The man whose name were attached to some of the more popular melodies was Ray Repp, a Roman Catholic musician whose music was so shocking to some dioceses that the music was banned. I can understand and many in the LCMS were not too fond of it either. Allelu, I Am the Resurrection, and many others were the first experiments of what would later flourish into an industry. Repp died in 2020 after being lauded and condemned for his work. Repp’s Mass for Young Americans, published by FEL (Friends of the English Liturgy) in 1966, became a best seller, literally. Repp was certainly the father of the guitar mass and one of the first voices for the folk style that affected many in my Boomer Generation.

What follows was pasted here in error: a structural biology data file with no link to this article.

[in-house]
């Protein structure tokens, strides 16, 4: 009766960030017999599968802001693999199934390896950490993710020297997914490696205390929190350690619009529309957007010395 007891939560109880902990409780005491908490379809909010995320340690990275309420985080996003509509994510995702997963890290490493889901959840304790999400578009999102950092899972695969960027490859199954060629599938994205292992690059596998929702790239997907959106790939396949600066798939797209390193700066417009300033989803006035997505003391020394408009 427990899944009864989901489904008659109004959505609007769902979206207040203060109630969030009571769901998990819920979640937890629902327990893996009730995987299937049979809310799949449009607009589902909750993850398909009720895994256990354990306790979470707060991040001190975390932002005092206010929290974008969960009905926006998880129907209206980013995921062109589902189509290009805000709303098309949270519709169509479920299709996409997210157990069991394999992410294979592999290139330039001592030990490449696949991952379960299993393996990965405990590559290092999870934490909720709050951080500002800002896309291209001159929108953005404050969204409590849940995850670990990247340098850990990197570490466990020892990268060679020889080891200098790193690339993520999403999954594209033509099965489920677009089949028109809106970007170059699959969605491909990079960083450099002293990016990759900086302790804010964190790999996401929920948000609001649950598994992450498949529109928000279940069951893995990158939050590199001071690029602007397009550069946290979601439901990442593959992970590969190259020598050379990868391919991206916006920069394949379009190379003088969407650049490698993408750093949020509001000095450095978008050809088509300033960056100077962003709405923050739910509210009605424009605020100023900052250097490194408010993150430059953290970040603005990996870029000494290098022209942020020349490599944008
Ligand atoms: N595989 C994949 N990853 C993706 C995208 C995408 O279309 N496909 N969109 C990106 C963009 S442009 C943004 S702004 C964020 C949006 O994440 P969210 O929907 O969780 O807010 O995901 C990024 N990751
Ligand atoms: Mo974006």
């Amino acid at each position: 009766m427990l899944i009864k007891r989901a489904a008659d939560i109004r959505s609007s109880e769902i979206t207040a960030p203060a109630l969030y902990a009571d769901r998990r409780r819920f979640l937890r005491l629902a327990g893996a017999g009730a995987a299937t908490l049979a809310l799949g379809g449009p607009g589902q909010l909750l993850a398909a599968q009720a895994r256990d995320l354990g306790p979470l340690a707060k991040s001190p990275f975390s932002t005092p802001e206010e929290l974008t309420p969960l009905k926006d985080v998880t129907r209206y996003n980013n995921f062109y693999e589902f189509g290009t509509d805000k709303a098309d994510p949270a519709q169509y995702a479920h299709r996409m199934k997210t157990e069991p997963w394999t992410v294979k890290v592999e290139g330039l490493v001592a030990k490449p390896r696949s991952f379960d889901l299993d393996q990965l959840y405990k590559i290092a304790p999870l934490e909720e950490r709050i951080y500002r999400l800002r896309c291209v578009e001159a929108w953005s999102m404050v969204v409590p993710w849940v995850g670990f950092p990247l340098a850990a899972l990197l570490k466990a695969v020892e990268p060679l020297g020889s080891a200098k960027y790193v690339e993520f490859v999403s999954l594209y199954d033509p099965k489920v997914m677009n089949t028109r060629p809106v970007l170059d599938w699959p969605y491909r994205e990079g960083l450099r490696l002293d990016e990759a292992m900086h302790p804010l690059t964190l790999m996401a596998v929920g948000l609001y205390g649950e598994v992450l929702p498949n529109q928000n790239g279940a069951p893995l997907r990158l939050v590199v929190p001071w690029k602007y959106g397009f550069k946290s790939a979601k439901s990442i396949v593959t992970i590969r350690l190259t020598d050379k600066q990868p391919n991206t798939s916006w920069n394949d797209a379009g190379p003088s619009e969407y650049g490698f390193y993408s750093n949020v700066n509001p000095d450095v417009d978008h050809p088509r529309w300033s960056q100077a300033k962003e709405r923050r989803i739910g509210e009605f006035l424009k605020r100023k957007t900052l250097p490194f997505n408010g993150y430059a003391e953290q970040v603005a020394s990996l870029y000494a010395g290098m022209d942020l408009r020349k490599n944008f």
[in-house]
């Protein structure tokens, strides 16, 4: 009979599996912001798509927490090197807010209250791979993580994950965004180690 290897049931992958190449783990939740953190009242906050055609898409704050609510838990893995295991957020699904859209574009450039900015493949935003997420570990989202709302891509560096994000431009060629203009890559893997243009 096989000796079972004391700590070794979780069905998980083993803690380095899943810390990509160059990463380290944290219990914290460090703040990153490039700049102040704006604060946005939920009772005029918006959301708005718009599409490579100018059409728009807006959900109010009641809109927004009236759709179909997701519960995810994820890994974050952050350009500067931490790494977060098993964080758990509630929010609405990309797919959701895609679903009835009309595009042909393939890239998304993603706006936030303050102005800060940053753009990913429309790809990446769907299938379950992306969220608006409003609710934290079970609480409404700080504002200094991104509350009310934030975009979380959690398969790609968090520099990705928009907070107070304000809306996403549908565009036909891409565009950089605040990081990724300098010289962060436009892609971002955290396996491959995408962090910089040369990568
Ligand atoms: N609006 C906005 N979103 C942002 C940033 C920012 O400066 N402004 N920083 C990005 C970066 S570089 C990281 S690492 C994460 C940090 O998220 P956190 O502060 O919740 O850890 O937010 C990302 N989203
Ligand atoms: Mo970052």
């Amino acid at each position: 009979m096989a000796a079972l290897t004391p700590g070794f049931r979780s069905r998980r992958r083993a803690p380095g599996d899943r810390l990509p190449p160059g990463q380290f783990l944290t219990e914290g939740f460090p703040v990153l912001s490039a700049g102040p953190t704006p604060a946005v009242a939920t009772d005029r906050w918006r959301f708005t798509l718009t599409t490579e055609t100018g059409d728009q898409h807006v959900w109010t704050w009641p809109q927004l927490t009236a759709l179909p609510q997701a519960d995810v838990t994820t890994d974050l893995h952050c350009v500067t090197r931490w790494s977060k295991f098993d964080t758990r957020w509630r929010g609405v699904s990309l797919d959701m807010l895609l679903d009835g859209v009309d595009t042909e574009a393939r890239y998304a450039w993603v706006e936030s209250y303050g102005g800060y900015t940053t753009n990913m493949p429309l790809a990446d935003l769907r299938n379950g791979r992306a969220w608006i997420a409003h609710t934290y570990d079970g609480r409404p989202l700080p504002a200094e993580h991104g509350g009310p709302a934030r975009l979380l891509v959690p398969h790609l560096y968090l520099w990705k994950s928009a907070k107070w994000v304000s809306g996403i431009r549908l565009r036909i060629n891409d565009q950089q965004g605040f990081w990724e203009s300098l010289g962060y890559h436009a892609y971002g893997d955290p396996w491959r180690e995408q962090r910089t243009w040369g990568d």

When I came to the parish I have now served for over 30 years, some asked when we were going to sing "Sons of God." I wondered where they got this piece of music then already a generation old and it turned out that it had been pasted inside the front cover (but not mine since I brought my hymnal with me!). It left with the last of the LWs in 2006. In the end it was a good thing that these little song books were printed so quickly and cheaply because they did no good service to the Church except create the expectation that the songs heard on the radio must dictate what is heard and sung on Sunday morning. The big hits of this era are now considered quaint and just as out of style with the modern ear as chant. That was the other things this genre of music introduced -- an expiration date. There was a reason why these worship songs were printed on cheap paper in booklets designed to be thrown away -- what was in them had a shelf life of several years (except in the minds and hearts of boomers). This was also the day when new and different were the prime criteria for what happened in worship at least when it involved youth. The lesson was not lost on the boomers -- they remembered and it has been the bane of music in the Church ever since.